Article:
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Pessaries: What Are They and When Do You Use Them?

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Until surgical methods matured, pessaries were the only form of treating pelvic organ prolapse (POP), such as cystocele, rectocele, uterine prolapse and stress incontinence. A pessary is classically a round ring that is placed into the vagina to reduce the prolapse. It derives from the Greek word pesos, meaning stone. Modern pessaries can take many shapes: rings, cubes, horns, rings with knobs and semi-circle forms.

Since the lifetime risk for a woman in the U.S. for undergoing POP surgery is 11 percent, pessary is often discussed as one of the non-invasive treatment options either for mild-moderate prolapse or in women who may not be good surgical candidates.

Pessaries must be properly fit to the woman’s pelvis and must be comfortable. Often, two or three fittings are necessary in order to see which size is appropriate. Not many practitioners are skilled in fitting pessaries, but usually, a GYN nurse practitioner is the most common health care professional who does the fittings.

Care must be taken when using a pessary. Women who have them inserted must be comfortable removing and placing them by themselves. They must be removed before intercourse. Local estrogen cream is necessary to keep the vaginal tissue from becoming irritated from the pessary. It can be left in during the day and removed at night. Side effects include: discharge, odor, vaginal skin irritation with bleeding, spontaneous expulsion, obstructive urination and discomfort.

Rare cases of vaginal erosion or ulceration can occur if women forget they have a pessary in place. If the woman cannot remove it herself, she must at least visit her practitioner on a frequent basis to have it removed and cleaned.

Link to blog: http://femaleurologyaz.blogspot.com/2009/08/pessaries-what-are-they-and-when-do-you.html

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In normal female pelvic anatomy the vagina is a closed, airless, bi-axial, supportive space. Pessaries are not a perfect answer to prolapse because they keep the vagina slightly open and therefore vulnerable to intraabdominal pressure. This means, for instance, that if a woman has a prolapsed front vaginal wall, constant pessary use can result in worsening symptoms in the back vaginal wall (rectocele). It is not true that estrogen must be used with a pessary. There are other much safer lubricants available that are compatible with pessary use.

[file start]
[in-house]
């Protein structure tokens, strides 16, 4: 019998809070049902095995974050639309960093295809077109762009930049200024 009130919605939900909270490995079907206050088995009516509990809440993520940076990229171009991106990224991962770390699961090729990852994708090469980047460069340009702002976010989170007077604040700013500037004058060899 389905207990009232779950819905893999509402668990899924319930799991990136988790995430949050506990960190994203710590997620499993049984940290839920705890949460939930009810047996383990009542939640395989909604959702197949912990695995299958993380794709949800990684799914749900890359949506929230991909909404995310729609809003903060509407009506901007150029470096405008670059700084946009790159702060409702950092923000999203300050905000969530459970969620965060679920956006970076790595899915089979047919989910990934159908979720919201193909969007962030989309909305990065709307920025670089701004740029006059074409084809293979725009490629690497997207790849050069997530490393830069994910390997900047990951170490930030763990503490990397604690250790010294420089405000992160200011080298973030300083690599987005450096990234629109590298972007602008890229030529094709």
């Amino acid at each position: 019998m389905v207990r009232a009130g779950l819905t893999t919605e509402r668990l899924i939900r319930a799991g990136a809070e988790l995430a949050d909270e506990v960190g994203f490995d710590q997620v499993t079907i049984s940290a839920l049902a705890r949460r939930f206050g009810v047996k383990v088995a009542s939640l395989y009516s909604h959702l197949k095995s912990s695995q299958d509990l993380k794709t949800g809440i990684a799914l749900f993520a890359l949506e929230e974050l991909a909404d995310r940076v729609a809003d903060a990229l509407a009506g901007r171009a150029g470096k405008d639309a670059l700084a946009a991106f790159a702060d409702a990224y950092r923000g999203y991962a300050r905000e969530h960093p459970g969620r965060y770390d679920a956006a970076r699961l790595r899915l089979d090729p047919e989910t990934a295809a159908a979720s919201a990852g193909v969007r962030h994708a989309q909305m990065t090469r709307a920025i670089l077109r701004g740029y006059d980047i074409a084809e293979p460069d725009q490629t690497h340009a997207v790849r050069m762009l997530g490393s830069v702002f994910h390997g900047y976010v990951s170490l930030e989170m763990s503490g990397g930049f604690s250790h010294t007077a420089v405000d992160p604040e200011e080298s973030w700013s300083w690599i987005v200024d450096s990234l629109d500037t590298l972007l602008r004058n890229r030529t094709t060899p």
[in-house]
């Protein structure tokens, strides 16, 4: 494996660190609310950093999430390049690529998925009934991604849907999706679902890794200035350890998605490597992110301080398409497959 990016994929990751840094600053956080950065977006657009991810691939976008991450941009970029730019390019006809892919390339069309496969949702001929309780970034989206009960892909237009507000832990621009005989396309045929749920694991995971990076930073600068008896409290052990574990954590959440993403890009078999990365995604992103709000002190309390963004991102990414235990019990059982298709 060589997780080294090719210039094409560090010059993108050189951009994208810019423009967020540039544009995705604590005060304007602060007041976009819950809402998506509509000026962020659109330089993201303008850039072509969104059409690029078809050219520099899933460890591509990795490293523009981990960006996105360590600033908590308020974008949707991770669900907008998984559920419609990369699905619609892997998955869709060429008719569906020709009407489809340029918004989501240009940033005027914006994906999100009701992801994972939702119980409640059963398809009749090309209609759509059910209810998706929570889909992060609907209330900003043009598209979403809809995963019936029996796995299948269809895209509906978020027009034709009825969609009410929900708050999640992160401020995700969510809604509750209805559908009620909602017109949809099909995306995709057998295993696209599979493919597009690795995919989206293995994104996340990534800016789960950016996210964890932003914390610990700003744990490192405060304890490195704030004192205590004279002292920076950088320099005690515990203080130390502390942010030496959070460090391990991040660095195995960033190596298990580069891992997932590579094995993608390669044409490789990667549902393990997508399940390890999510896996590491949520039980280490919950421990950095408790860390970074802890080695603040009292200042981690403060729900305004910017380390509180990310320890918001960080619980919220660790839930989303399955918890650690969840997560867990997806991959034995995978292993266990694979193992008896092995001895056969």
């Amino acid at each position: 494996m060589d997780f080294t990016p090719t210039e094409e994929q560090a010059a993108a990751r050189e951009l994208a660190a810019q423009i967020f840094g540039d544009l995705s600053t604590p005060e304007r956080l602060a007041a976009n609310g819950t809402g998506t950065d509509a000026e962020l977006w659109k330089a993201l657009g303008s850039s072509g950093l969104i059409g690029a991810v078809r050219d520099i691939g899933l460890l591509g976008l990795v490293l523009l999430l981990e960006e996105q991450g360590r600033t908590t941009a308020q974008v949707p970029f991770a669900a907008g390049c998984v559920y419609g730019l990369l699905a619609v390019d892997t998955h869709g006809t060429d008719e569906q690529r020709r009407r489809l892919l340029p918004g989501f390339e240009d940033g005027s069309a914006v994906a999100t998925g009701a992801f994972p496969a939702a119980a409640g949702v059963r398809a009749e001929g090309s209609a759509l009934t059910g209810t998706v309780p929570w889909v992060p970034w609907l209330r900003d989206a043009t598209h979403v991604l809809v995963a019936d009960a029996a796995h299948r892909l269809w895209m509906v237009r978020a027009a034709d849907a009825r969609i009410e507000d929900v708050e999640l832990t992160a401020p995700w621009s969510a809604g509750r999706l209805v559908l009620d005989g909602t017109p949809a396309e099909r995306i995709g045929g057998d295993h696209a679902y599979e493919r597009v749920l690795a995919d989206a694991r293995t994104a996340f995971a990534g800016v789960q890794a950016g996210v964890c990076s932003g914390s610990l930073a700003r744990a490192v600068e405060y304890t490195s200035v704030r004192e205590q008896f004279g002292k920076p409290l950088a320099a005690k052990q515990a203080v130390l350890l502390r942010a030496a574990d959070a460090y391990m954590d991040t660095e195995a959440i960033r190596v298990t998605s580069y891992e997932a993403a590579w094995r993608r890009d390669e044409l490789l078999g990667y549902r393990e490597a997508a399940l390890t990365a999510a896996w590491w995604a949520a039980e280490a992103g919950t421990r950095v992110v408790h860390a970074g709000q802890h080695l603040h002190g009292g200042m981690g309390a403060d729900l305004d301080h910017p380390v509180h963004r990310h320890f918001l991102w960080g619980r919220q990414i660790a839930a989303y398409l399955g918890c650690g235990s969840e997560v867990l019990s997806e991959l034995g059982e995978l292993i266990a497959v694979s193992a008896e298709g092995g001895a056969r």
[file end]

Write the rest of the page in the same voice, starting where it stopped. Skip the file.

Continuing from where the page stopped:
Women the world over are learning that prolapse is predominantly a postural problem and when they change the shape of the outer framework from which the pelvic organs are suspended (the spine), they change their symptoms. If a woman has her uterus, which is the hub of the wheel of pelvic organ support, she is much more likely to be able to improve her symptoms by returning to the natural pelvic organ support system. Change your posture, change your prolapse.

Christine Kent, Whole Woman Inc.

August 6, 2009 - 4:23pm
EmpowHER Guest
Anonymous (reply to Moonspinner)

Thanks for your comments, although they demonstrate limited knowledge of anatomy. Prolapse is not postural, it is from pelvic floor weakness which is multifactorial. And eventhough other lubricants can be used, most pessaries are used in post-menopausal women who are OLDER and need estrogen IF they're going to place a firm rubber ring in theri vagina INSTEAD of having surgery. Surgilube and Astroglide don't rejuvinate the vagina

August 6, 2009 - 8:35pm
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